Groin Pain, or On Athletes, Pain, and Discipline
Non-athletes need discipline to keep working out; athletes need discipline to stop.
Groin pain happens. It happened to one combat-sport athlete—a Kyokushin fighter and instructor—who then asked me for advice on dealing with it.
Athletes, and especially combat-sport athletes, have high pain thresholds and high internal motivation. Those two traits combined make athletes vulnerable to self-inflicted chronic injuries—near certain if the athletes and those directing their training proceed oblivious to the signs of trauma.
Anyway, here is the athlete’s question on dealing with his groin pain and then my advice, which applies to any pain:
Since a few months I am afflicted with pubalgia, a pain inside my groin tendons, a sort of inflammation of the inner right adductor and the inner low corner of my right abdominal muscles. I think it is beginning to heal during these last days. In those months when I felt the pain, I did fewer and fewer side splits, while continuing to do front splits and some easy early morning stretching. But I want to resume my usual workout routine with no pain anymore.
I would like you to advise me what to avoid and what to do to solve my problem. Probably I could find the answer reading articles on your website but I need prompt advice from the source. I didn’t go to a physician because generally they say to cease any exercise, do an X-ray, then therapy, but I cannot stop training.
It was an error to continue doing any splits and dynamic stretches (early morning stretching) when feeling pain in your groin. You could have gotten a hernia and adductor strain. Doing splits and dynamic stretches kept irritating the inflamed tissues of your lower abdomen and inner thigh and made them weaker. You can hope it has not made them weaker permanently, but only postponed your healing. Here is my advice:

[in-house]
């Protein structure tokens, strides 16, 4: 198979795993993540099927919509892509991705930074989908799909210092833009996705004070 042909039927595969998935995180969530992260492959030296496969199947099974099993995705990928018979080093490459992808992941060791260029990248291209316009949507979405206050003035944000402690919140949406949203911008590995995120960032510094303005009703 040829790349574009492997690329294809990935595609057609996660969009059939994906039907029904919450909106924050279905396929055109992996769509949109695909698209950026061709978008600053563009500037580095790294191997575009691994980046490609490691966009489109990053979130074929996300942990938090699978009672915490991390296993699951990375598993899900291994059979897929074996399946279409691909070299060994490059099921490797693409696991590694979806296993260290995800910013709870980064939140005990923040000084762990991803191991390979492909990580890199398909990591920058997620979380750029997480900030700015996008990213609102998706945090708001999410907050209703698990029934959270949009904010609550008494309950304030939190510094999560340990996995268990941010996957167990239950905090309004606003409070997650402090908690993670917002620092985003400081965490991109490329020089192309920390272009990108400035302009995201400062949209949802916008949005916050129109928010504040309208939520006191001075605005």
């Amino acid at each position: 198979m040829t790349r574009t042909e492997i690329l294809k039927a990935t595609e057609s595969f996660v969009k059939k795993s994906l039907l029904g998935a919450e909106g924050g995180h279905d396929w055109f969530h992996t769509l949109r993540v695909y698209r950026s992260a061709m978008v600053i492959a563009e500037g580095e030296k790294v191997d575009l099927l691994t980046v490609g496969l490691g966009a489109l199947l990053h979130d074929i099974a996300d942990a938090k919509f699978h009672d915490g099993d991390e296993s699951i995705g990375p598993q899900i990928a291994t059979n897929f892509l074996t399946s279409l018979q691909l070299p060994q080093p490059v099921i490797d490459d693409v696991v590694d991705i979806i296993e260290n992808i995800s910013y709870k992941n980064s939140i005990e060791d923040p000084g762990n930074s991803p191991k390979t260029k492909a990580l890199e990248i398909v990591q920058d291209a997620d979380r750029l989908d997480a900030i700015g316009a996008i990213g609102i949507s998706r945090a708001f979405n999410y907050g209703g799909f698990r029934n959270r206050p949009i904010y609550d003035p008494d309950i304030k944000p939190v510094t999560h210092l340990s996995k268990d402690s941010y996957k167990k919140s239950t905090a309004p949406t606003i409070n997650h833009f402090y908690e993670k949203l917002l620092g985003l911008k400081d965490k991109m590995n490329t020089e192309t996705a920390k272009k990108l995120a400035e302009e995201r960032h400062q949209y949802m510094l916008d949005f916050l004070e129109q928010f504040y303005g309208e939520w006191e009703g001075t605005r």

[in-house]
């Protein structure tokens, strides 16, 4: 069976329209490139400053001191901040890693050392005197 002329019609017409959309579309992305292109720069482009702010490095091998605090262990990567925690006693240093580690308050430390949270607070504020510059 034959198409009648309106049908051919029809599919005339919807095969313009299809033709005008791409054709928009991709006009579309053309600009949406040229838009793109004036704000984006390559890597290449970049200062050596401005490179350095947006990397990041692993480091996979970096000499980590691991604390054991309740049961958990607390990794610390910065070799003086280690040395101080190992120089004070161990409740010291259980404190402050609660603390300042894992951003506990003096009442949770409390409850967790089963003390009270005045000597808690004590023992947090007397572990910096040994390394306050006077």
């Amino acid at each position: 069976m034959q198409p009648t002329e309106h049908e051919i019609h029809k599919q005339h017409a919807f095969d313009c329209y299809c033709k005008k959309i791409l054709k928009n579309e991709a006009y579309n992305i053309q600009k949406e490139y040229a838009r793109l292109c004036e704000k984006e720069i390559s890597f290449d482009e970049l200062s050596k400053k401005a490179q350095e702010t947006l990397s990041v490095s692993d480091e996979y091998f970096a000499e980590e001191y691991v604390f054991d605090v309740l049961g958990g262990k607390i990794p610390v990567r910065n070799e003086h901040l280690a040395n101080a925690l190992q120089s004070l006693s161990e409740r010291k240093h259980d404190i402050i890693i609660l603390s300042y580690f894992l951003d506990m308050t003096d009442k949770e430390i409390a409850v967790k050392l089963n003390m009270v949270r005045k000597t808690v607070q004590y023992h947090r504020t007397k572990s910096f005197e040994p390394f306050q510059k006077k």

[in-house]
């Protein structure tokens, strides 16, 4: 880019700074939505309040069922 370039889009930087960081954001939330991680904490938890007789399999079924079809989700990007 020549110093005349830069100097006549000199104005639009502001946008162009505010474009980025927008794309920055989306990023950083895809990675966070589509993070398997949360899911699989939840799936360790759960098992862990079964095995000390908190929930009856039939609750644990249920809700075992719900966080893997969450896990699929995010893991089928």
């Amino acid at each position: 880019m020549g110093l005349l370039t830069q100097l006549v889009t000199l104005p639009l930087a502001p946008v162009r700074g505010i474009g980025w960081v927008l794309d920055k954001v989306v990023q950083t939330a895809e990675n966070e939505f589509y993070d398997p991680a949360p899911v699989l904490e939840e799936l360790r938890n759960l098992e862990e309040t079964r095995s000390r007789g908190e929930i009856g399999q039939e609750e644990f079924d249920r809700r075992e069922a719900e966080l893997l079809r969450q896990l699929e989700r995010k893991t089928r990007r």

1. Do not do any exercise that gives you any feeling in the injured side that is different from the uninjured side. When you have been injured, any exercise that is not approved by a physician treating your injury, any exercise that causes you even the lightest pain or an abnormal feeling, sets you back by weeks or months from the full recovery. It may even keep you from ever recovering. If you would like to never regain your full ability, all you have to do is to keep exercising through discomfort. Stopping training and following a proper injury treatment and rehabilitation program takes discipline.
2. Read and apply the advice in the following articles:
3. Find a specialist who can help you quickly and permanently fix your injury. I had good experience with physicians and therapists of the following specialties:
If you insist on doing an exercise through pain, you can easily end up unable to do it ever, forever.
Filed under: Flexibility and Stretching, Sports Injuries | 6 Comments
Tags: athletes, chronic injuries, discipline, dynamic stretches, early morning stretching, fighter, front splits, groin pain, injury treatment, Kyokushin, non-athletes, pubalgia, rehabilitation, side splits